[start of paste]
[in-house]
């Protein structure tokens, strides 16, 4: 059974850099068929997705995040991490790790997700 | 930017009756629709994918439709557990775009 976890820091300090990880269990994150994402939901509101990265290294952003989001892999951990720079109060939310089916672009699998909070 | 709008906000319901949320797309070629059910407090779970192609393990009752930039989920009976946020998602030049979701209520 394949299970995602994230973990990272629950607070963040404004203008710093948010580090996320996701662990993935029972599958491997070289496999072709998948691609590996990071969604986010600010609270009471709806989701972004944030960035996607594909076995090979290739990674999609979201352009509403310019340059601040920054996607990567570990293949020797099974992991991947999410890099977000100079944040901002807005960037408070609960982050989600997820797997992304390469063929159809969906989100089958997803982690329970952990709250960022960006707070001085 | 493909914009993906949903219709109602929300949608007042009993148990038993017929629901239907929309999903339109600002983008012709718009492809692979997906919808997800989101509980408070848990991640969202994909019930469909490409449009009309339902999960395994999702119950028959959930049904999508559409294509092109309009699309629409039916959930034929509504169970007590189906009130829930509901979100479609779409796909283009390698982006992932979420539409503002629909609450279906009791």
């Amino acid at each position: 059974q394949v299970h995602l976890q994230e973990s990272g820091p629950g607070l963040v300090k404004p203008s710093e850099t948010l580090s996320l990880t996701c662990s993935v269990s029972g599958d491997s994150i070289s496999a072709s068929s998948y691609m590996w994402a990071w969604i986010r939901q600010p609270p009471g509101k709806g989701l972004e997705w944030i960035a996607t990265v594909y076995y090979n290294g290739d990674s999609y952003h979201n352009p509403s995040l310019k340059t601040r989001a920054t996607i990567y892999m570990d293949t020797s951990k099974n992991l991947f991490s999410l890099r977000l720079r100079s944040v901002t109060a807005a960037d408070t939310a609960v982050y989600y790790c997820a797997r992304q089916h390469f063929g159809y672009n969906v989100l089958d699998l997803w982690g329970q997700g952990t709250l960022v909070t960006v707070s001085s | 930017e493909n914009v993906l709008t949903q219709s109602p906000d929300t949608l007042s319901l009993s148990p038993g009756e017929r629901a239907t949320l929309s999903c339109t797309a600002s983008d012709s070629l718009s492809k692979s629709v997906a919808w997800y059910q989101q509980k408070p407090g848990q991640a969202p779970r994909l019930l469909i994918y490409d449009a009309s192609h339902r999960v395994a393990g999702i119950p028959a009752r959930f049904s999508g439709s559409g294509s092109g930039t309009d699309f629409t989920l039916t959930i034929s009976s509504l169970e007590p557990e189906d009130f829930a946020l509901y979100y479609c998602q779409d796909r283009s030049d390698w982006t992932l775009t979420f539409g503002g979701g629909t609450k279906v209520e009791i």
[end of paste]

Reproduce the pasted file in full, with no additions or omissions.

[in-house]
């Protein structure tokens, strides 16, 4: 059974850099068929997705995040991490790790997700 | 930017009756629709994918439709557990775009 976890820091300090990880269990994150994402939901509101990265290294952003989001892999951990720079109060939310089916672009699998909070 | 709008906000319901949320797309070629059910407090779970192609393990009752930039989920009976946020998602030049979701209520 394949299970995602994230973990990272629950607070963040404004203008710093948010580090996320996701662990993935029972599958491997070289496999072709998948691609590996990071969604986010600010609270009471709806989701972004944030960035996607594909076995090979290739990674999609979201352009509403310019340059601040920054996607990567570990293949020797099974992991991947999410890099977000100079944040901002807005960037408070609960982050989600997820797997992304390469063929159809969906989100089958997803982690329970952990709250960022960006707070001085 | 493909914009993906949903219709109602929300949608007042009993148990038993017929629901239907929309999903339109600002983008012709718009492809692979997906919808997800989101509980408070848990991640969202994909019930469909490409449009009309339902999960395994999702119950028959959930049904999508559409294509092109309009699309629409039916959930034929509504169970007590189906009130829930509901979100479609779409796909283009390698982006992932979420539409503002629909609450279906009791």
């Amino acid at each position: 059974q394949v299970h995602l976890q994230e973990s990272g820091p629950g607070l963040v300090k404004p203008s710093e850099t948010l580090s996320l990880t996701c662990s993935v269990s029972g599958d491997s994150i070289s496999a072709s068929s998948y691609m590996w994402a990071w969604i986010r939901q600010p609270p009471g509101k709806g989701l972004e997705w944030i960035a996607t990265v594909y076995y090979n290294g290739d990674s999609y952003h979201n352009p509403s995040l310019k340059t601040r989001a920054t996607i990567y892999m570990d293949t020797s951990k099974n992991l991947f991490s999410l890099r977000l720079r100079s944040v901002t109060a807005a960037d408070t939310a609960v982050y989600y790790c997820a797997r992304q089916h390469f063929g159809y672009n969906v989100l089958d699998l997803w982690g329970q997700g952990t709250l960022v909070t960006v707070s001085s | 930017e493909n914009v993906l709008t949903q219709s109602p906000d929300t949608l007042s319901l009993s148990p038993g009756e017929r629901a239907t949320l929309s999903c339109t797309a600002s983008d012709s070629l718009s492809k692979s629709v997906a919808w997800y059910q989101q509980k408070p407090g848990q991640a969202p779970r994909l019930l469909i994918y490409d449009a009309s192609h339902r999960v395994a393990g999702i119950p028959a009752r959930f049904s999508g439709s559409g294509s092109g930039t309009d699309f629409t989920l039916t959930i034929s009976s509504l169970e007590p557990e189906d009130f829930a946020l509901y979100y479609c998602q779409d796909r283009s030049d390698w982006t992932l775009t979420f539409g503002g979701g629909t609450k279906v209520e009791i």